2018 Workshops are now being scheduled. Visit our Workshops page for more info...

Legal Specialties for Children and Adults with Disabilities and Their Families

Click on any of the substantive legal specialties below to learn more.

Publications and other resource material for families and professionals.

Robert H. Farley, Jr. writes and publishes on disability and disability law regularly. Below is a sampling of currently available articles and publications.

Click here to view more on our main publications page.

Publications and articles are available for reprint by not-for-profit agencies and parents groups; please see reprint requirements on our publications page.

Workshops, Seminars and Presentations

Robert H. Farley, Jr. is available to speak to parents groups, organizations, and agencies on a wide variety of issues related to disability advocacy and disability services. Popular topics include:

  • Adult Services for Developmentally Disabled Persons
  • Waiting List for Services: Fact or Fiction

Click here to visit our main workshops page.

video snaphot of Mr. Farley speaking

Click here to view video of Mr.
Farley's presentation, Obtaining Funding or Services for Children & Adults with DD in the State of Illinois.

Attorney Robert H. Farley, Jr. Files a New Class Action Lawsuit Against the State Of Illinois on Behalf of Children

On December 8, 2016, Attorney Robert H. Farley, Jr. filed a Federal Class Action lawsuit against the State of Illinois as the result of its failure to provide medically necessary in-home skilled nursing services to individuals on Medicaid when they turn 21 years of age. Although the State of Illinois settled a lawsuit in 2013 (Hampe v. Hamos) which allowed medically necessary nursing services to continue past the age of 21 for those persons who had been previously enrolled in the Medically Fragile Technology Dependent (MFTD) Waiver program, the State failed to extend the same protection to individuals aging out of the Nursing and Personal Care Services (NPCS) program. This lawsuit seeks to provide medically necessary nursing services to people with disabilities who age out of the NPCS program at the age of 21.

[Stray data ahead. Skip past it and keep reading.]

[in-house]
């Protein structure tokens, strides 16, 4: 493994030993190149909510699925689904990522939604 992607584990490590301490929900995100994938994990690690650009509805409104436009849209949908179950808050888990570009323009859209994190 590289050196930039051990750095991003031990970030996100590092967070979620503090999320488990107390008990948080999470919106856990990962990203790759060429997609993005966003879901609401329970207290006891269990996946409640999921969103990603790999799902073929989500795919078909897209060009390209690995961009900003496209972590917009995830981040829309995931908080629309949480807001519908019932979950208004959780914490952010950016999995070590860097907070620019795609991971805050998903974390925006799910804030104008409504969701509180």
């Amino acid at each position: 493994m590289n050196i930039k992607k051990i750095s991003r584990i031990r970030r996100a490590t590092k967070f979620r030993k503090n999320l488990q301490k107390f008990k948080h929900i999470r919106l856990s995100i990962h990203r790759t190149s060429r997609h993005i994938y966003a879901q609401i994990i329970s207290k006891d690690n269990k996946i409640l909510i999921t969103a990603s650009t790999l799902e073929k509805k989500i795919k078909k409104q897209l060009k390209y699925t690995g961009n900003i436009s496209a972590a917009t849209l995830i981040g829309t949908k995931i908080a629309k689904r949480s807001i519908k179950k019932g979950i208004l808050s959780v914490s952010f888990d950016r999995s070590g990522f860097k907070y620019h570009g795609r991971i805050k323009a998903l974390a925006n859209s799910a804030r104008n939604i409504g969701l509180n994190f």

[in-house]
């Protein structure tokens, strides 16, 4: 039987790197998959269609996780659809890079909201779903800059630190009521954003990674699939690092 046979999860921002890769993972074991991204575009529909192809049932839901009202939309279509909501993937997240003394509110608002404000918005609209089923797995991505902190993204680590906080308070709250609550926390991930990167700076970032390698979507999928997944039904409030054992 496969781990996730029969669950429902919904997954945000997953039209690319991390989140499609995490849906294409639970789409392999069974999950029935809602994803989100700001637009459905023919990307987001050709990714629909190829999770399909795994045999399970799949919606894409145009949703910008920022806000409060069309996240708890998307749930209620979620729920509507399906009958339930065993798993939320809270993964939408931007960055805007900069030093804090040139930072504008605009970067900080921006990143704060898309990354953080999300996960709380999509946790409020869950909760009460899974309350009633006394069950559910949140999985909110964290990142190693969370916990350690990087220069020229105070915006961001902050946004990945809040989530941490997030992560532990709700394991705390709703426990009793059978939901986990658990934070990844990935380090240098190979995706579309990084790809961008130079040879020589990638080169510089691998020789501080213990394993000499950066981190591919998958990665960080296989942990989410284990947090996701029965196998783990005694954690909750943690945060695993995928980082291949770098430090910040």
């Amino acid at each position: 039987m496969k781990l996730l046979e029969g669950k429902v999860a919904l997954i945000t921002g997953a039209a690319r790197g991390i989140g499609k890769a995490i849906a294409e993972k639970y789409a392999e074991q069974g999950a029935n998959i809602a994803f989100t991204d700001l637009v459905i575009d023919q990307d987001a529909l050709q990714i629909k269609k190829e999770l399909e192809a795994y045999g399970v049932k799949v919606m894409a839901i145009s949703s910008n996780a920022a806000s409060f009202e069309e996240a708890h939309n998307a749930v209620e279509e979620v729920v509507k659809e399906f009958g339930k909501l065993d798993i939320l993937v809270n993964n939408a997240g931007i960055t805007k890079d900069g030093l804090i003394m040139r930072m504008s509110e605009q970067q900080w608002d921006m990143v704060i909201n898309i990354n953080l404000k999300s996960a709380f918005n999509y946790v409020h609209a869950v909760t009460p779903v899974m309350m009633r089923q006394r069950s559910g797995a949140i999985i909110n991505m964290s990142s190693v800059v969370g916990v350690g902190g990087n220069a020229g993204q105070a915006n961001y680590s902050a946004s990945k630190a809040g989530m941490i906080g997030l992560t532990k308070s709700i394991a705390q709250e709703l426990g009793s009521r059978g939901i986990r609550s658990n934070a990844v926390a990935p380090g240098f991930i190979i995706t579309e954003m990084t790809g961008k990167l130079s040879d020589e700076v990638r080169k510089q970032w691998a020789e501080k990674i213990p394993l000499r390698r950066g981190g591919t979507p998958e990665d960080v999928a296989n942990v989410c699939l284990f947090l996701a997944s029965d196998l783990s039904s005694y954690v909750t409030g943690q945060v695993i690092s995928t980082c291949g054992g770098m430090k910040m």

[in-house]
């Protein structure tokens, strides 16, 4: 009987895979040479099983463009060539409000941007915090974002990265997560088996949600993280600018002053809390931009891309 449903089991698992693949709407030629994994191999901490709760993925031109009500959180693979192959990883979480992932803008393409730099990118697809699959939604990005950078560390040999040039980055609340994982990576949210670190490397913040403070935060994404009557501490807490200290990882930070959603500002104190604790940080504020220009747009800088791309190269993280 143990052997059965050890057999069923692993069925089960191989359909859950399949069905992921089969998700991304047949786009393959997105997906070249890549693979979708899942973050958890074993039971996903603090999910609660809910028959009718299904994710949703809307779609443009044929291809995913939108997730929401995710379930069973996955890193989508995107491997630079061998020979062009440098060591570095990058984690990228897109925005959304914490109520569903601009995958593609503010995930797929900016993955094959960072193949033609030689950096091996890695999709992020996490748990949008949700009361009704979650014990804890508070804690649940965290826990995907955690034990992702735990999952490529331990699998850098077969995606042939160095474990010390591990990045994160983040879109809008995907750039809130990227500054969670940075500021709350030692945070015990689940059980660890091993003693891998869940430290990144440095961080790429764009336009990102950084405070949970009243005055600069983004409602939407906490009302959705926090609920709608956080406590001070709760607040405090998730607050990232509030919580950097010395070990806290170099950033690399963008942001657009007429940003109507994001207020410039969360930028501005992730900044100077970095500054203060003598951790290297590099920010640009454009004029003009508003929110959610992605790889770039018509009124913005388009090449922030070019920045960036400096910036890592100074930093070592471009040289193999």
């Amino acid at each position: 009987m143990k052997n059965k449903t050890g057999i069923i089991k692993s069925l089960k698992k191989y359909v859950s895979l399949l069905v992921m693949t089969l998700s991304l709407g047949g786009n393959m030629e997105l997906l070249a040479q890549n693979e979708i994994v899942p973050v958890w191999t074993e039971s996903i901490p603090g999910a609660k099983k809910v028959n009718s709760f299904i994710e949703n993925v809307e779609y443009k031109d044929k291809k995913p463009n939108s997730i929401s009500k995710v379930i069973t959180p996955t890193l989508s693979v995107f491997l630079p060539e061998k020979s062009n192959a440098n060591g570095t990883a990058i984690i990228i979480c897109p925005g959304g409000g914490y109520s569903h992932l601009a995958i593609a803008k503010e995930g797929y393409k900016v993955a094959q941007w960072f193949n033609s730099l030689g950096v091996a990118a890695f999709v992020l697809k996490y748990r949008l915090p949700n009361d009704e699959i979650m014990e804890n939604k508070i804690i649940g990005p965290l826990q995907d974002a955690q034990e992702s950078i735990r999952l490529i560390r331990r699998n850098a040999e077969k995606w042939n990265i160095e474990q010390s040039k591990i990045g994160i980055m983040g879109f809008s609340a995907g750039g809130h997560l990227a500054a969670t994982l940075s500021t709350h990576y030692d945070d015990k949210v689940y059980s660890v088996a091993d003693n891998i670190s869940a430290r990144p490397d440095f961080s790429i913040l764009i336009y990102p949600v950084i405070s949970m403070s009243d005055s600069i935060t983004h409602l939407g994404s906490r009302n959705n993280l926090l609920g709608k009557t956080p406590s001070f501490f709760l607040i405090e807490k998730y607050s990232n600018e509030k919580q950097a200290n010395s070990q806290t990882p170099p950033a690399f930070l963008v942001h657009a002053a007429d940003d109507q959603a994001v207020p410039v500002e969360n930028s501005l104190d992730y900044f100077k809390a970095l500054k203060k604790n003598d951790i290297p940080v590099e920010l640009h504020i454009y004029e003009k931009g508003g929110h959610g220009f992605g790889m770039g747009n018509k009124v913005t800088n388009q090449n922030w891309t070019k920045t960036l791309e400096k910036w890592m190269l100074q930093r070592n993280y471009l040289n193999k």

The policy and practice of the State of Illinois is to reduce the existing medical nursing funding by approximately 50% based solely on the fact that the person turns 21 years of age. This reduction in funding is not due to a change in the person's medical needs but on the fact that the person's funding at age 21 comes from a different State program, which has significant caps on funding. The reduction in funding will either result in the person becoming institutionalized (hospitalized) or if they remain in their home without sufficient skilled nursing care, then they face a strong possibility of a life threatening episode. Persons aging out of the NPCS program are entitled to receive these medically necessary in-home skilled nursing services under the Americans with Disabilities Act (ADA) and under the Rehabilitation Act.